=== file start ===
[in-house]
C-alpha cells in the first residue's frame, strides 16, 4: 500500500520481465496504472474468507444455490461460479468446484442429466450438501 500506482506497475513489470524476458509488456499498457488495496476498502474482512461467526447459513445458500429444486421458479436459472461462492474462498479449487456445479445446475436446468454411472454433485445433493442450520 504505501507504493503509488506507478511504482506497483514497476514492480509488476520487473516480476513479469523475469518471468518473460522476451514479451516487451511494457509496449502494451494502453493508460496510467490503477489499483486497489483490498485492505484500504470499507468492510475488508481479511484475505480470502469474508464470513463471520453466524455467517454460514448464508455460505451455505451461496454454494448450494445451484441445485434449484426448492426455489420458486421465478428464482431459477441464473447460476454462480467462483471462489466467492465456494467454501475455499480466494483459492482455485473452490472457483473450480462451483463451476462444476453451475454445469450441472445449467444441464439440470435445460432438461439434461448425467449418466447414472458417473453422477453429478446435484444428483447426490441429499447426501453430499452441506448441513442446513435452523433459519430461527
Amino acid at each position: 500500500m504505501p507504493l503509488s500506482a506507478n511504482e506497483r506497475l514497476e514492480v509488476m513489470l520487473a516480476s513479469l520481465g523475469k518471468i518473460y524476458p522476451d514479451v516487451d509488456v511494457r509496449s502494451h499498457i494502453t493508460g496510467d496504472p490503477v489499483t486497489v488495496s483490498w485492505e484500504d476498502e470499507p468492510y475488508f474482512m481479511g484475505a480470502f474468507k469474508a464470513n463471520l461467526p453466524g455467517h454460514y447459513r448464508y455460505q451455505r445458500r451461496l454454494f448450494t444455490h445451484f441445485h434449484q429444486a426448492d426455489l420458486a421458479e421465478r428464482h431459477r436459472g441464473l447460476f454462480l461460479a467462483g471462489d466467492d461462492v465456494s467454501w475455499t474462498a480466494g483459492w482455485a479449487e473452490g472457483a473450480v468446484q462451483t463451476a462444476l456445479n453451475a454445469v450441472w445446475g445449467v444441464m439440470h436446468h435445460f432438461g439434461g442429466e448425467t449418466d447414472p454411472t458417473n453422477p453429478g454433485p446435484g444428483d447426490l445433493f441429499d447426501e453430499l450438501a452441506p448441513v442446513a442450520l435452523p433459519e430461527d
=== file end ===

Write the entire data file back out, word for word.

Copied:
[in-house]
C-alpha cells in the first residue's frame, strides 16, 4: 500500500520481465496504472474468507444455490461460479468446484442429466450438501 500506482506497475513489470524476458509488456499498457488495496476498502474482512461467526447459513445458500429444486421458479436459472461462492474462498479449487456445479445446475436446468454411472454433485445433493442450520 504505501507504493503509488506507478511504482506497483514497476514492480509488476520487473516480476513479469523475469518471468518473460522476451514479451516487451511494457509496449502494451494502453493508460496510467490503477489499483486497489483490498485492505484500504470499507468492510475488508481479511484475505480470502469474508464470513463471520453466524455467517454460514448464508455460505451455505451461496454454494448450494445451484441445485434449484426448492426455489420458486421465478428464482431459477441464473447460476454462480467462483471462489466467492465456494467454501475455499480466494483459492482455485473452490472457483473450480462451483463451476462444476453451475454445469450441472445449467444441464439440470435445460432438461439434461448425467449418466447414472458417473453422477453429478446435484444428483447426490441429499447426501453430499452441506448441513442446513435452523433459519430461527
Amino acid at each position: 500500500m504505501p507504493l503509488s500506482a506507478n511504482e506497483r506497475l514497476e514492480v509488476m513489470l520487473a516480476s513479469l520481465g523475469k518471468i518473460y524476458p522476451d514479451v516487451d509488456v511494457r509496449s502494451h499498457i494502453t493508460g496510467d496504472p490503477v489499483t486497489v488495496s483490498w485492505e484500504d476498502e470499507p468492510y475488508f474482512m481479511g484475505a480470502f474468507k469474508a464470513n463471520l461467526p453466524g455467517h454460514y447459513r448464508y455460505q451455505r445458500r451461496l454454494f448450494t444455490h445451484f441445485h434449484q429444486a426448492d426455489l420458486a421458479e421465478r428464482h431459477r436459472g441464473l447460476f454462480l461460479a467462483g471462489d466467492d461462492v465456494s467454501w475455499t474462498a480466494g483459492w482455485a479449487e473452490g472457483a473450480v468446484q462451483t463451476a462444476l456445479n453451475a454445469v450441472w445446475g445449467v444441464m439440470h436446468h435445460f432438461g439434461g442429466e448425467t449418466d447414472p454411472t458417473n453422477p453429478g454433485p446435484g444428483d447426490l445433493f441429499d447426501e453430499l450438501a452441506p448441513v442446513a442450520l435452523p433459519e430461527d